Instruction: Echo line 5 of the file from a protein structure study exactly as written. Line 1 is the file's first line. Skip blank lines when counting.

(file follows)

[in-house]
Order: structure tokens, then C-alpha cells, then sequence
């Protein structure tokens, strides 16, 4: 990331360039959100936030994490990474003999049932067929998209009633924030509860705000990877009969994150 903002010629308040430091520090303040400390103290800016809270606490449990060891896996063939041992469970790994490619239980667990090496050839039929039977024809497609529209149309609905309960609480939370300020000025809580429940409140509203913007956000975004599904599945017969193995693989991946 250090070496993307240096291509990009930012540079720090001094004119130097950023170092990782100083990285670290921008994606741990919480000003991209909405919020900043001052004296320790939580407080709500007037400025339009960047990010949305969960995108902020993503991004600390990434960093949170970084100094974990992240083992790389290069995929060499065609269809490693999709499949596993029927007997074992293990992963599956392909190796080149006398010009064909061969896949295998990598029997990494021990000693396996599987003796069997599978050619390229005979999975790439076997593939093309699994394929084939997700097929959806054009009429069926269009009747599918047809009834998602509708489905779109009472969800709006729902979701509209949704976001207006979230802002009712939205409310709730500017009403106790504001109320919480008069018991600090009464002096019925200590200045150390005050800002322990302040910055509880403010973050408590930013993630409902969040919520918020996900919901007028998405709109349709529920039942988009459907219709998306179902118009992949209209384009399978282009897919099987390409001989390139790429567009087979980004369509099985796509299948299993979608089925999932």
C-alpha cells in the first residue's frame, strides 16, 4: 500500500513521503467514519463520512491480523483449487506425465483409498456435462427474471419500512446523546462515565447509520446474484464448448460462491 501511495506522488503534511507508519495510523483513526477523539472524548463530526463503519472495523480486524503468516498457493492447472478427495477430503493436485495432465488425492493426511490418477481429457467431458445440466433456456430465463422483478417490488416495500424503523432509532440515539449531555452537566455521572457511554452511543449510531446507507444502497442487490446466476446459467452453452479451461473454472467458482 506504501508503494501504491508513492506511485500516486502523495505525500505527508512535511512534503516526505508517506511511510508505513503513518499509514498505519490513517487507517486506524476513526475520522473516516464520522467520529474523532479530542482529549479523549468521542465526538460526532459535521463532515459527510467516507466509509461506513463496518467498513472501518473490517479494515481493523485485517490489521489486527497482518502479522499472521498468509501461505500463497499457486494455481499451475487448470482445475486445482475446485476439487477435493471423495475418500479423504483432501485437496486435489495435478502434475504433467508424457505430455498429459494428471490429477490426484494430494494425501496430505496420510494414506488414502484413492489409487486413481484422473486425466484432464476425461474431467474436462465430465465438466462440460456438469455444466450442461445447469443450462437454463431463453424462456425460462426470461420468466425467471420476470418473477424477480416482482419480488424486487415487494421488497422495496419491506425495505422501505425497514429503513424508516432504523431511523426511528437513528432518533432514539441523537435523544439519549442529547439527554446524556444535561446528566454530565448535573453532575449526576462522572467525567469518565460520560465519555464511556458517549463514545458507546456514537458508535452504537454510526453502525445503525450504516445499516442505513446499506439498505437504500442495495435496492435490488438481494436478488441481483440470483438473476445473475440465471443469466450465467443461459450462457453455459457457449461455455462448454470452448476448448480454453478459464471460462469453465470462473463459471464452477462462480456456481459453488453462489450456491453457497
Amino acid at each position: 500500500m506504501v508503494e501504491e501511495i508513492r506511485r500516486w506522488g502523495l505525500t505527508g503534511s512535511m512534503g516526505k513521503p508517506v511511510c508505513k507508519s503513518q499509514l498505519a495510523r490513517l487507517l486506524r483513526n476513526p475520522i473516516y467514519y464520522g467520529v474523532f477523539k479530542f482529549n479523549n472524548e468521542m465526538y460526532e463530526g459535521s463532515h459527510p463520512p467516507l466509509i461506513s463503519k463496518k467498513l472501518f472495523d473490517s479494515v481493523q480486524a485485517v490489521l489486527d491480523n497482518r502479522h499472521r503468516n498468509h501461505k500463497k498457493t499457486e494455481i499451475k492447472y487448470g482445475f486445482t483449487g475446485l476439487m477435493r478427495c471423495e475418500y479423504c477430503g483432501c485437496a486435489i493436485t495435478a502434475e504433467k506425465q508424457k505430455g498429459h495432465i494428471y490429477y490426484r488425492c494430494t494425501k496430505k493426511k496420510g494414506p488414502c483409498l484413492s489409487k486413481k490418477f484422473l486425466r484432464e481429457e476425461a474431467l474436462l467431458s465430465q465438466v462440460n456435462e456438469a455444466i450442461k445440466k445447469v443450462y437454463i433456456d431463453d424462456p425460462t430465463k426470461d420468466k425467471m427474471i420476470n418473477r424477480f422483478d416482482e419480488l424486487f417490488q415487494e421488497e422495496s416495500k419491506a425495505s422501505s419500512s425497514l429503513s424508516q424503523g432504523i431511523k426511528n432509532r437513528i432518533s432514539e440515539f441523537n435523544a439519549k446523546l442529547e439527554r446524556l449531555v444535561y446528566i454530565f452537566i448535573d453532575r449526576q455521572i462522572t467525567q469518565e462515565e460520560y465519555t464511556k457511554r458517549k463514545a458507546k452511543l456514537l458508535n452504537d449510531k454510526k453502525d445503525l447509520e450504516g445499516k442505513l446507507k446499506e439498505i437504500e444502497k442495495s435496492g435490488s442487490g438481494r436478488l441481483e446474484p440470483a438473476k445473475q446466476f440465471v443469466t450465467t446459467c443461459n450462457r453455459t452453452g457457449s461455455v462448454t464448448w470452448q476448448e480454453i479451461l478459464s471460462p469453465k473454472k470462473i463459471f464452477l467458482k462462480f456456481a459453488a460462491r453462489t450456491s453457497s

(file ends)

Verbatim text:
Amino acid at each position: 500500500m506504501v508503494e501504491e501511495i508513492r506511485r500516486w506522488g502523495l505525500t505527508g503534511s512535511m512534503g516526505k513521503p508517506v511511510c508505513k507508519s503513518q499509514l498505519a495510523r490513517l487507517l486506524r483513526n476513526p475520522i473516516y467514519y464520522g467520529v474523532f477523539k479530542f482529549n479523549n472524548e468521542m465526538y460526532e463530526g459535521s463532515h459527510p463520512p467516507l466509509i461506513s463503519k463496518k467498513l472501518f472495523d473490517s479494515v481493523q480486524a485485517v490489521l489486527d491480523n497482518r502479522h499472521r503468516n498468509h501461505k500463497k498457493t499457486e494455481i499451475k492447472y487448470g482445475f486445482t483449487g475446485l476439487m477435493r478427495c471423495e475418500y479423504c477430503g483432501c485437496a486435489i493436485t495435478a502434475e504433467k506425465q508424457k505430455g498429459h495432465i494428471y490429477y490426484r488425492c494430494t494425501k496430505k493426511k496420510g494414506p488414502c483409498l484413492s489409487k486413481k490418477f484422473l486425466r484432464e481429457e476425461a474431467l474436462l467431458s465430465q465438466v462440460n456435462e456438469a455444466i450442461k445440466k445447469v443450462y437454463i433456456d431463453d424462456p425460462t430465463k426470461d420468466k425467471m427474471i420476470n418473477r424477480f422483478d416482482e419480488l424486487f417490488q415487494e421488497e422495496s416495500k419491506a425495505s422501505s419500512s425497514l429503513s424508516q424503523g432504523i431511523k426511528n432509532r437513528i432518533s432514539e440515539f441523537n435523544a439519549k446523546l442529547e439527554r446524556l449531555v444535561y446528566i454530565f452537566i448535573d453532575r449526576q455521572i462522572t467525567q469518565e462515565e460520560y465519555t464511556k457511554r458517549k463514545a458507546k452511543l456514537l458508535n452504537d449510531k454510526k453502525d445503525l447509520e450504516g445499516k442505513l446507507k446499506e439498505i437504500e444502497k442495495s435496492g435490488s442487490g438481494r436478488l441481483e446474484p440470483a438473476k445473475q446466476f440465471v443469466t450465467t446459467c443461459n450462457r453455459t452453452g457457449s461455455v462448454t464448448w470452448q476448448e480454453i479451461l478459464s471460462p469453465k473454472k470462473i463459471f464452477l467458482k462462480f456456481a459453488a460462491r453462489t450456491s453457497s